Okinawans are affected by the same cultural factors, and some aspects of their diet are similar to other parts of Japan. For instance, they eat a lot of vegetables and moderate amounts of fish. However, their traditional diet differs in some significant respects:
- The staple carbohydrate in Okinawa is not rice; it is sweet potato.
- Okinawan tofu contains more isoflavone, which may be connected to the low rates of breast and prostate cancer in Okinawa.
- Salt intake, which can cause strokes and stomach cancer if too high, is lower in Okinawa than elsewhere in Japan.
- Okinawans traditionally have a lower-than-average intake of calories, even by Japanese standards.
The Japanese diet, Western diets and CVD
At the same time, the Japanese diet has also changed in recent years, with a study published in 2018 reporting a ‘continuous Westernisation of the Japanese diet’.
This change in diet may help explain a continuous and marked rise in total cholesterol intake, which is usually seen as a risk factor for CVD.
However, other factors appear to be at work here, as deaths from coronary heart disease (CHD) have actually fallen in Japan. A 2015 study reported that this decline in CHD mortality, despite a continuous rise in total cholesterol, was unique to Japan. It concluded, ‘This may suggest some protective factors unique to Japan’.
Why have deaths from coronaries fallen in Japan?
If diet is important for living longer, and the Japanese diet has become more Westernised, why have deaths from coronaries fallen in Japan? There are aspects of the modern Japanese diet that may explain this:
- The Japanese still eat more fish than most people elsewhere, although this consumption has been falling and has led the Japanese government to introduce a ‘Fast Fish’ campaign to promote consumption.
- High fish consumption means that the intake of omega-3 fatty acids is also high. Omega-3 can reduce the risk of coronaries as long as it is combined with traditional Japanese (i.e., low) levels of saturated and monounsaturated fats.
- Many Japanese have now adopted a diet typical of a Westernised breakfast: high in bread, confectionaries, and milk and yogurt. This diet may actually help reduce the risk of heart disease, because it involves less salt (a factor in high blood pressure) and less alcohol. It can also reduce the risk of type 2 diabetes, not just because of the lower salt intake but because bread substitutes for white rice.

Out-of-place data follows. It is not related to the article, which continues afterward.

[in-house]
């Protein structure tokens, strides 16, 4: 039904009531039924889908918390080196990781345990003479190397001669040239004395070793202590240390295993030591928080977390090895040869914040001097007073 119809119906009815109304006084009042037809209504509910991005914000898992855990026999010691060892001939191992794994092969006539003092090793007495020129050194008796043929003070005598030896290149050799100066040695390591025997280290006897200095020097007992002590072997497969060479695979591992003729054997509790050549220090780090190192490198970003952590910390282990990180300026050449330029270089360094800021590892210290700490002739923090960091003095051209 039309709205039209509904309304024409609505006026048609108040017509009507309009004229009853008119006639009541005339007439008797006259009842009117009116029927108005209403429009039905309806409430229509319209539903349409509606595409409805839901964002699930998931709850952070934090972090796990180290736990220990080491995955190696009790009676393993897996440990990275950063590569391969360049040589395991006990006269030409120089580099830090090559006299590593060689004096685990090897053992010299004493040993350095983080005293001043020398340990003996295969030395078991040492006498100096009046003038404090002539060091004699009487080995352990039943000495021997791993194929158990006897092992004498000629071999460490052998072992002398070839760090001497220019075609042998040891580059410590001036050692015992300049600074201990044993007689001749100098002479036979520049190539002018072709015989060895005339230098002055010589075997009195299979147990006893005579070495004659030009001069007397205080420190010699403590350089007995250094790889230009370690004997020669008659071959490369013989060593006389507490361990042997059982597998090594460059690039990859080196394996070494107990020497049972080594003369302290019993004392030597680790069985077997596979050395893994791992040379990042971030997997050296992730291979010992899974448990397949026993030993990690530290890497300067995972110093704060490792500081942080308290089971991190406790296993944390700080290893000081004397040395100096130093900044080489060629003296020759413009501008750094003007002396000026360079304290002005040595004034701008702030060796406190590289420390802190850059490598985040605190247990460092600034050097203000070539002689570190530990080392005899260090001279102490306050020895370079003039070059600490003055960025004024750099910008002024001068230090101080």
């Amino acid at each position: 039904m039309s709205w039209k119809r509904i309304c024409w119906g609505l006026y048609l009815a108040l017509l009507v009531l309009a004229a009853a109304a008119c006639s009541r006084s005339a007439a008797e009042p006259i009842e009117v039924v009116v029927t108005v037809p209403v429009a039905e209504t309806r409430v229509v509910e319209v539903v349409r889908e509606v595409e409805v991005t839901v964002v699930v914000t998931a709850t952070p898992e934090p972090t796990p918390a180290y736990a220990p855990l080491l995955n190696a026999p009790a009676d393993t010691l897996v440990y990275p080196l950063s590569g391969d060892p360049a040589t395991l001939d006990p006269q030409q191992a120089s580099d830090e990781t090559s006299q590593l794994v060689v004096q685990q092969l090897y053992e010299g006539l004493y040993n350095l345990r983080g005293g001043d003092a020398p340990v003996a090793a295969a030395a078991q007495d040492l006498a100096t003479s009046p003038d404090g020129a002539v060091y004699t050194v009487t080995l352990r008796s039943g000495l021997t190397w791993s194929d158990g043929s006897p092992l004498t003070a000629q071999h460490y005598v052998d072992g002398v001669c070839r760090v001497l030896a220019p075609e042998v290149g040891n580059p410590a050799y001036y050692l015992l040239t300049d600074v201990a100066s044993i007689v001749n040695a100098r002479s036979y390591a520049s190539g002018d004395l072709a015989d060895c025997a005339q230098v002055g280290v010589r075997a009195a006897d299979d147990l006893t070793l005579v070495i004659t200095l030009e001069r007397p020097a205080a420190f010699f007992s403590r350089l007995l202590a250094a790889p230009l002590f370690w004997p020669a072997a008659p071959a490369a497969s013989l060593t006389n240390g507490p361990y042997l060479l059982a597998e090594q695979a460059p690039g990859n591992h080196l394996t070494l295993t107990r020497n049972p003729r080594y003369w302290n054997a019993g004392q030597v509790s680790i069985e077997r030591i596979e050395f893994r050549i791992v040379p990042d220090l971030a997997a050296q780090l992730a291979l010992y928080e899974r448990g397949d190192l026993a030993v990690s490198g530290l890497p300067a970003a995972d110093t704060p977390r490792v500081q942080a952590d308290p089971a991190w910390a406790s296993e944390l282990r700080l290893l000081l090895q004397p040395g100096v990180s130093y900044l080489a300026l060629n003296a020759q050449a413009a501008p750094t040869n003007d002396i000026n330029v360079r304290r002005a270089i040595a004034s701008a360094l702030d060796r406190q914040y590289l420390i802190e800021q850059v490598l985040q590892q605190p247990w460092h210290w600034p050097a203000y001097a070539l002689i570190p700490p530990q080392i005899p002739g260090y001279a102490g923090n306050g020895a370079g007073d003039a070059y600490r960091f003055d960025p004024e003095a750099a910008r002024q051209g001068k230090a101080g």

- A moderate amount of meat (less than 100g a day) does not increase the risk of heart disease and may provide some protection against strokes.
The Japanese diet and happiness
Not only can you expect to live longer if you are born in Japan, you may also be happier.
According to a study published in 2021, women who eat the traditional Japanese diet showed fewer symptoms of depression.
Should we switch to a Japanese diet?
The traditional Japanese diet, or even the Okinawan diet, won't guarantee a longer, or happier, life. For one thing, it is difficult to isolate diet from other aspects of Japanese life which may also play a part. For another, the high salt content of Japanese food, soy sauce in particular, can lead to high blood pressure and diabetes.
Although there are indications as to which particular foods may be more beneficial – sweet potato, vegetables, fruit, soy, and fish for example – nothing has been conclusively identified as the magic bullet. However, this tends to be true of most regional diets, including the Mediterranean diet.
It is usually the combination of a number of different types of healthy foods that seems to have a beneficial effect.
What the studies do suggest, however, is that more vegetables, fish and fruit in our diet and less fat and fewer calories is likely to be good for our health here in the West.
How can we adopt a Japanese-style diet if we’re living in the West?
Although some of the more specific local ingredients – such as bitter melon or konbu seaweed – may not be easily available outside Japan, we can still adopt a Japanese-style diet.
- Many of the ingredients of a Japanese or Okinawan diet are now fairly readily available, including vegetables, fruit, tofu, sweet potatoes, miso soup, green tea, and fish.
- There are now ranges of products like soya milk available in supermarkets for those who want to follow a low dairy diet.
- Japanese approaches to cooking and eating – from stir fry to preparing raw fish (for instance for sushi) – are now also options in the West.
- If we exercise a degree of self-control over what we eat, we can limit both our intake of meat and our intake of calories.
So it is possible to adopt many aspects of the Japanese diet. Combining these aspects with, for instance, Western style breakfasts (with bread rather than rice) may help give us the best of both worlds when it comes to health benefits.
Judith Barnes and Emma Juhasz, November 2022. Next review date October 2026.
Other relevant articles on the Age Watch website:
Living longer: Why do people live longer in Japan?